Foliage litter quality and annual net N mineralization: comparison across North American forest sites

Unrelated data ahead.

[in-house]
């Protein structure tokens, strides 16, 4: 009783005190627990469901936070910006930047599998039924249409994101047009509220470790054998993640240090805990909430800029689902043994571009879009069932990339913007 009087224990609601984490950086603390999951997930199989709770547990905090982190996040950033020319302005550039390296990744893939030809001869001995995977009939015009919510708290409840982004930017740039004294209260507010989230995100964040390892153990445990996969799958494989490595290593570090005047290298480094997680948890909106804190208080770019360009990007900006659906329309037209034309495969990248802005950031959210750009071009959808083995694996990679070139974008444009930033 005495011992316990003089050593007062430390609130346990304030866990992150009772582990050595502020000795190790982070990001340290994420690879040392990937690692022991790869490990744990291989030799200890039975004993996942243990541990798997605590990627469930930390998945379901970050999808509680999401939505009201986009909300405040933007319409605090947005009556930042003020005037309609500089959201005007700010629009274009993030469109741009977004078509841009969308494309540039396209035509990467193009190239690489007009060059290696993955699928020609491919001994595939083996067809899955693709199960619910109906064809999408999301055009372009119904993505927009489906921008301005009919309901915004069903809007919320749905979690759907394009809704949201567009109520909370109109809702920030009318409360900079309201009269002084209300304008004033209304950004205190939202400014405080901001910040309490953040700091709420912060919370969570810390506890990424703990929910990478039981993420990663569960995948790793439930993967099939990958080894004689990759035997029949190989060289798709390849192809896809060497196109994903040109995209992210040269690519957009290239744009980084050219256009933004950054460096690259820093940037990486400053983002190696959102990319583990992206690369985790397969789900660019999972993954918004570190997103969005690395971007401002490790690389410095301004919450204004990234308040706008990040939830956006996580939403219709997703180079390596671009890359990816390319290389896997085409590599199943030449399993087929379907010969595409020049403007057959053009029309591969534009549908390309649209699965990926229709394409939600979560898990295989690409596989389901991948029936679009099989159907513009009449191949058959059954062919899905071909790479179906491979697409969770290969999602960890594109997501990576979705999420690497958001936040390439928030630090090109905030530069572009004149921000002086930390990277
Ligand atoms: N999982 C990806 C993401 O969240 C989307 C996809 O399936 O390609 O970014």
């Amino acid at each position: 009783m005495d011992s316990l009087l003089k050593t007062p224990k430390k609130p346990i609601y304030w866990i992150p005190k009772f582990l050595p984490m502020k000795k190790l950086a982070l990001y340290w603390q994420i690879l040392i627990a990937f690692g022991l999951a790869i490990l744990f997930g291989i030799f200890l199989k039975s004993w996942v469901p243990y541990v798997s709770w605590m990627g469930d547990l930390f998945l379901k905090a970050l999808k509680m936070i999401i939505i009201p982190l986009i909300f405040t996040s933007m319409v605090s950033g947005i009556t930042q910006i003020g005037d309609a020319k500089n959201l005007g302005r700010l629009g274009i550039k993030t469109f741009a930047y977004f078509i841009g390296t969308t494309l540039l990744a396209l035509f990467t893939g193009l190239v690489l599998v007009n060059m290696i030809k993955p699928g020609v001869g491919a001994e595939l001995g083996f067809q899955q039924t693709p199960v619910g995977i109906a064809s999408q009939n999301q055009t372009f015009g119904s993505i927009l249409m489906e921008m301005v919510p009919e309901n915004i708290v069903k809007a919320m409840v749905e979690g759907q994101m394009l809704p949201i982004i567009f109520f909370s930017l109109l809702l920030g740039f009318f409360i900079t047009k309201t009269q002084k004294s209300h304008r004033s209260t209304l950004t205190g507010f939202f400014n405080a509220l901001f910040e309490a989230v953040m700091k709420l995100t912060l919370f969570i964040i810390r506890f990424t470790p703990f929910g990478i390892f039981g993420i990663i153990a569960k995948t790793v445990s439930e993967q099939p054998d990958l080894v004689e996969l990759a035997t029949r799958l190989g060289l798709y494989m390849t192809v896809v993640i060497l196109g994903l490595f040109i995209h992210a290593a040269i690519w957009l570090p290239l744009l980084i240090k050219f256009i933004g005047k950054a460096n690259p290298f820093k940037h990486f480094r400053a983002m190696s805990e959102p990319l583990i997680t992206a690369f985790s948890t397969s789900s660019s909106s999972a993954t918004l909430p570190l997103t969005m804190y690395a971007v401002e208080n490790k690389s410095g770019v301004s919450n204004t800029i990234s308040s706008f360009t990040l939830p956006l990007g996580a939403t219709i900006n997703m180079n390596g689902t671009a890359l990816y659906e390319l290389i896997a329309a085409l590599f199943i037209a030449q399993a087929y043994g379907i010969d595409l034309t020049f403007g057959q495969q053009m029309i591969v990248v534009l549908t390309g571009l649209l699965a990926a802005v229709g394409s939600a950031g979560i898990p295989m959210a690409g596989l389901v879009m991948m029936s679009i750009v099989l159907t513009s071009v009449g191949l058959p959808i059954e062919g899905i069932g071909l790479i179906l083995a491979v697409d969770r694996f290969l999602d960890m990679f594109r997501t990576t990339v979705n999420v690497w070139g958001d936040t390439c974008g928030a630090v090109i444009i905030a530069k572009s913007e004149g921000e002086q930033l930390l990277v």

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The feedback between plant litterfall and nutrient cycling processes plays a major role in the regulation of nutrient availability and net primary production in terrestrial ecosystems. While several studies have examined site-specific feedbacks between litter chemistry and nitrogen (N) availability, little is known about the interaction between climate, litter chemistry, and N availability across different ecosystems. We assembled data from several studies spanning a wide range of vegetation, soils, and climatic regimes to examine the relationship between aboveground litter chemistry and annual net N mineralization. Net N mineralization declined strongly and non-linearly as the litter lignin:N ratio increased in forest ecosystems (r2 = 0.74, P < 0.01). Net N mineralization decreased linearly as litter lignin concentration increased, but the relationship was significant (r2 = 0.63, P < 0.01) only for tree species. Litterfall quantity, N concentration, and N content correlated poorly with net N mineralization across this range of sites (r2 < 0.03, P = 0.17–0.26). The relationship between the litter lignin:N ratio and net N mineralization from forest floor and mineral soil was similar. The litter lignin:N ratio explained more of the variation in net N mineralization than climatic factors over a wide range of forest age classes, suggesting that litter quality (lignin:N ratio) may exert more than a proximal control over net N mineralization by influencing soil organic matter quality throughout the soil profile independent of climate.
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